Oct 152013
 

1398335_10101741791467852_1048111985_oI attended an anti-Monsanto rally over the weekend. People who know me may be a little surprised, as they may know that I’m generally pro-GMO. I am, however, against certain applications of the technology (which should go without saying about any tech, really). Much like I’m generally pro-electricity, but anti-Electric-Chair.

However the recent US budget debacle has taught me something.

On Oct 1st the Republican party took the economy hostage by shutting down non-vital portions of the government, and refusing to reopen them until their demands are met. Then they claimed that the Democrats were responsible for this shut-down because they “refuse to negotiate” to meet their demands.

Alonzo Fyfe recently said

“few people seem to realize that a “clean continuing resolution” – the traditional government response to this situation in the past – is THE compromise position.

No increase in corporate taxes, no single-payer health care, no carbon tax.

No reduction in corporate taxes, no defunding of the Affordable Care Act, no opening up on the national wildlife refuges for drilling.

Both sides get absolutely nothing – a perfectly fair and equal compromise.

Unfortunately, the Democrats stepped up to this position immediately – very early in the year – refusing to make any demands and suggesting a “clean resolution” from the start.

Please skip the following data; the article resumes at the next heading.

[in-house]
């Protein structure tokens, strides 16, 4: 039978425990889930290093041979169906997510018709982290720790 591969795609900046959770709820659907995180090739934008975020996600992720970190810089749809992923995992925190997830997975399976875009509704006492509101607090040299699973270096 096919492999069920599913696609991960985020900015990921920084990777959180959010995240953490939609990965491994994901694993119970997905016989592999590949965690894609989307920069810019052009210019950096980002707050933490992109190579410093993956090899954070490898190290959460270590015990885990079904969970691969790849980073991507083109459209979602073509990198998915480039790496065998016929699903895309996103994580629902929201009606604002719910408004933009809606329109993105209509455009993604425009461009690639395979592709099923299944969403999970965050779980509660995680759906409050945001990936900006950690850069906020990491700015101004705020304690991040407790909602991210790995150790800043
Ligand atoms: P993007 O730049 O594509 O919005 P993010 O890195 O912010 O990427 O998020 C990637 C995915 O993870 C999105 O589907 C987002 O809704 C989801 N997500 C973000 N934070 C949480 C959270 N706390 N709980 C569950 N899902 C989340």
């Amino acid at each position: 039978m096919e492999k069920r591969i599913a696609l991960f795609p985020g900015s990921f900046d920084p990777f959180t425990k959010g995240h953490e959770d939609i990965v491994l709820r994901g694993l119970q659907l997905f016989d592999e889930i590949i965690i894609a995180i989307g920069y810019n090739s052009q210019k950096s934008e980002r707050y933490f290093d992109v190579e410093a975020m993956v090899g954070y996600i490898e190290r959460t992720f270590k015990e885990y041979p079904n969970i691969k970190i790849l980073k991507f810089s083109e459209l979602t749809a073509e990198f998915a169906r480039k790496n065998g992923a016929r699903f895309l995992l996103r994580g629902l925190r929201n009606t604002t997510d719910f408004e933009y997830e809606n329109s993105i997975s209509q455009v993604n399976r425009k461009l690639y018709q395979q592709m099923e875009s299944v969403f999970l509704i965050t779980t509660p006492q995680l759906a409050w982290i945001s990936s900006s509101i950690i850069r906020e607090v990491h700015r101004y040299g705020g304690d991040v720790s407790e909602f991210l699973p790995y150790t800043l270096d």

The Republicans responded by what has become a traditional fashion for them. When their Democrats take two steps forward, the Republicans immediately take two steps back and then accuse the Democrats of refusing to compromise.”

This is what politics has become in the US. One cannot negotiate in good faith anymore – one must start at an extreme position that you wouldn’t actually WANT to become law. Your opponent is doing the same thing to try to make the negotiated settlement closer to what they actually DO want. If you could both agree to start at a reasonable position you could have a reasonable dialog, but if your opponent is going to take extremist positions to game the system you’re forced to do the same (oh look, it’s a coordination problem!)

Likewise, it seems that arguing to put any sort of regulation or restrictions on industrial agriculture means I have to start from a position of “I want to ban all advances in agriculture technology!” so I can be “talked down” to a more reasonable position.

It leaves a bad taste in my mouth, and I’m not sure I did the right thing. I guess I did something, which is a step above doing nothing at all and hoping the situation resolves itself. But there needs to be a better way of fighting extremism than simply taking the opposite extreme position in an effort to balance it out. I fear that’ll just lead to disaster.

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